His moving to Toronto brought him into contact with a considerably larger number of the Lord’s people. As he became acquainted in the different assemblies, his exercise and ability in the gospel, among young and old, soon manifested itself. His kind and sympathetic nature made him many close friends, while his knowledge of the Bible, coupled with his ability to minister, soon put him in great demand among the Lord’s people.

In 1927, Mr. Littleproud was exercised about helping some of the young men in his assembly. They arranged to meet in his home every other Saturday evening to study the Word together. These meetings commenced with about a dozen, but the numbers soon increased until his home became too small.

As some of the young men attending were coming from the west end of the city, it was felt advisable that a central location be found. The Central Hall brethren offered the basement of their building. For 14 years it was carried on through fall and winter, with 100 or more attending regularly. Other brethren assisted Mr. Littleproud in this work, but the main responsibility of the class rested on him. He was untiring in his labors, preparing regularly detailed notes of all the studies taken up. These were given to everyone attending.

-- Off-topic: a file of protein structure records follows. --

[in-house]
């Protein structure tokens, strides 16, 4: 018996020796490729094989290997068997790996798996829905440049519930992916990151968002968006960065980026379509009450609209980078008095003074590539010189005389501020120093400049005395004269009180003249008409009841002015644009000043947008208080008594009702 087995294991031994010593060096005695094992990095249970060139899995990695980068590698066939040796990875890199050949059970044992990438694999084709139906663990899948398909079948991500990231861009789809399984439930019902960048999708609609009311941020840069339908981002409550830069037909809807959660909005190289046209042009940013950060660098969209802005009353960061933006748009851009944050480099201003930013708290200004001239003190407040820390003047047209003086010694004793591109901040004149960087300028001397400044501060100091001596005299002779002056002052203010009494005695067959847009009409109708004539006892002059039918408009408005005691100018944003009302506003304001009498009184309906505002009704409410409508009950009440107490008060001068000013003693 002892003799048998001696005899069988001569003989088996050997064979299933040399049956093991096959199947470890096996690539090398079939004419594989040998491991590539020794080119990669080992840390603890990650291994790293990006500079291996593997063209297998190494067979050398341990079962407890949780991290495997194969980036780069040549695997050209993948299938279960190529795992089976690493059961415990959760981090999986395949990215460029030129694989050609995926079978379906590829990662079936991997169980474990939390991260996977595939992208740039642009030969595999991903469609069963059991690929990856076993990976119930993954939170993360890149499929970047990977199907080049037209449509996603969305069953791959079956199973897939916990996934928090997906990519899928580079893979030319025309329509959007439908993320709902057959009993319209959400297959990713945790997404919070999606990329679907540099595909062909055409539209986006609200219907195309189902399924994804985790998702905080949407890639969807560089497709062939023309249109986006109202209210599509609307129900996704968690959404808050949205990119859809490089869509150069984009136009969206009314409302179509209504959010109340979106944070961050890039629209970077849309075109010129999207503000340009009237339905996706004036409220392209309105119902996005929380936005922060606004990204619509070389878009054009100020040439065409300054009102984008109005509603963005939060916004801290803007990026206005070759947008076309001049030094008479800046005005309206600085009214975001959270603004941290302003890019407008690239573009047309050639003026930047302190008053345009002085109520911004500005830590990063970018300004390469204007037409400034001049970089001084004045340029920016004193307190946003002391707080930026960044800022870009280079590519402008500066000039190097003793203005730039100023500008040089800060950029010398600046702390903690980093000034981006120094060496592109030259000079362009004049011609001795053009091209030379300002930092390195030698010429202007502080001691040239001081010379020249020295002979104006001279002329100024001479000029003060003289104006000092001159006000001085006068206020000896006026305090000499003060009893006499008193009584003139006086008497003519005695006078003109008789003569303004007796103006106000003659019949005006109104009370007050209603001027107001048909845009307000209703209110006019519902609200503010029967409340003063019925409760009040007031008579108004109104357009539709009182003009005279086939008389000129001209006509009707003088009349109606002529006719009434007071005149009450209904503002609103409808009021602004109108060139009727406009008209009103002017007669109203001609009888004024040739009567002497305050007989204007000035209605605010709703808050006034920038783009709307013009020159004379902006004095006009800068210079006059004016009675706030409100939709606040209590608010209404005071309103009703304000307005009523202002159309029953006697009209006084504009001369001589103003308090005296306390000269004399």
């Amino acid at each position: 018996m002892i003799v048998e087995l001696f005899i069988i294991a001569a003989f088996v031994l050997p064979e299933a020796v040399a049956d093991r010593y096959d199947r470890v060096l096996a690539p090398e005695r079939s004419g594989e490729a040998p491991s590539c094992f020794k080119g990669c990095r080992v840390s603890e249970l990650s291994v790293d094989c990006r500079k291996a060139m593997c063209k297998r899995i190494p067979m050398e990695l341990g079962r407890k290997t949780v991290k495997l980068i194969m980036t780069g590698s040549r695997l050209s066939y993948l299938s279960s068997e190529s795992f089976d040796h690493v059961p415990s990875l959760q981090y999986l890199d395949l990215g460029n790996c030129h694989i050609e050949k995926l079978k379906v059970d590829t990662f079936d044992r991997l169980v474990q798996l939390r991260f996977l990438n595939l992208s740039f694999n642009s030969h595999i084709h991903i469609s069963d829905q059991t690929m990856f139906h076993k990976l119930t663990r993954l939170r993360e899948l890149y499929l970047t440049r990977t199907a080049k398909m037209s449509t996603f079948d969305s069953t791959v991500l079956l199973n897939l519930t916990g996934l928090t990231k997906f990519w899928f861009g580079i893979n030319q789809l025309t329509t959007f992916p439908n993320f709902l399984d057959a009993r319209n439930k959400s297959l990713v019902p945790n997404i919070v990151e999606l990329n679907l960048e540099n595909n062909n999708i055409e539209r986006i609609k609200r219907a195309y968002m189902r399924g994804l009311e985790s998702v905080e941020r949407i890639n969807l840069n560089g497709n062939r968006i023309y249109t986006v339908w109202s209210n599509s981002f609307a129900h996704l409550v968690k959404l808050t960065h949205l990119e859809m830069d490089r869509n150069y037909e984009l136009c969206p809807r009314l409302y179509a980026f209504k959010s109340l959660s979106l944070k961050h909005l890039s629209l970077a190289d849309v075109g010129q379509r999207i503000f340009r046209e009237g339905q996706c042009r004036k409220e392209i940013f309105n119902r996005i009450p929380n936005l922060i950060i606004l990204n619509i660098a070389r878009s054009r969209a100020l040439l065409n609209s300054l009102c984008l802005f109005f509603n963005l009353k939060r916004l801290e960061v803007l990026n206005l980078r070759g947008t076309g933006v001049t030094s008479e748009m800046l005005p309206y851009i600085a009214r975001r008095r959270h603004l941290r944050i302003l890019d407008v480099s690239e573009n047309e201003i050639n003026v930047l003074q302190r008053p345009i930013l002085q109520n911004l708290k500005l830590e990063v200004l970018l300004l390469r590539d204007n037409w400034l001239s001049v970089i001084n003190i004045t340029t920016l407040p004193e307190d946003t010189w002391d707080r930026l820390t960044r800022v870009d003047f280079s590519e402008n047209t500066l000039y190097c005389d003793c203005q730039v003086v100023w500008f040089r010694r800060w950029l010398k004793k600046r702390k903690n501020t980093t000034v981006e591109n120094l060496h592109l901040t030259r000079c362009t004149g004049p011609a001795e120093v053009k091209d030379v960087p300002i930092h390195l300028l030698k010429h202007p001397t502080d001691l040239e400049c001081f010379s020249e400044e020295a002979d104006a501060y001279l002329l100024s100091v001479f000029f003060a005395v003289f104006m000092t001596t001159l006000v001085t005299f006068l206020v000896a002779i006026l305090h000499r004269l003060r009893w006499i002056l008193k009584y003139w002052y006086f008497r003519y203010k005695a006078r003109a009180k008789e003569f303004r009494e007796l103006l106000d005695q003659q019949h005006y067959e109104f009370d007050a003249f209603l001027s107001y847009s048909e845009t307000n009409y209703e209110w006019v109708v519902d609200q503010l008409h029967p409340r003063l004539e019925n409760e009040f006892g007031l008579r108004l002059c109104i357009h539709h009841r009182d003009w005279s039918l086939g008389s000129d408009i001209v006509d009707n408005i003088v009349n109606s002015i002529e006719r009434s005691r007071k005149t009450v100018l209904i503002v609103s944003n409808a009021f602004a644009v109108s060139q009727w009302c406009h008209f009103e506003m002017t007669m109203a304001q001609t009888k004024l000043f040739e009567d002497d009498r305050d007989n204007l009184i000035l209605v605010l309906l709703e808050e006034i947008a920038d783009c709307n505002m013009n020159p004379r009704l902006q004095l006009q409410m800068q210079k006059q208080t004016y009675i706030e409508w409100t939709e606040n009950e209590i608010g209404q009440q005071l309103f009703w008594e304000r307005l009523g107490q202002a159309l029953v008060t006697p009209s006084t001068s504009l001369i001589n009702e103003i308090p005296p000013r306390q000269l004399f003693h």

Some of the subjects taken up during those years included: the Doctrine of God, of the Lord Jesus, and of the Holy Spirit; the Tabernacle; Prophecy concerning Israel; the Tribulation and the coming of the Lord. One of his most intensive studies with the young men was the “Principles of the Christian Assembly.” These studies lasted through a number of seasons. They were published in book form under the title of “The Christian Assembly.”

Four years after the start of the Toronto Bible Class, Littleproud became associated with some other brethren interested in the promotion of the gospel among the young. He edited the Sunday School Teacher’s Lesson Manual, which has been wonderfully used by God in developing a systematic scheme of lessons throughout various assembly Sunday Schools, as well asproviding helpful instruction for the exercised Sunday School teacher. Much of this material was incorporated into the present curriculum of the Modular Bible Lessons produced by Gospel Folio Press.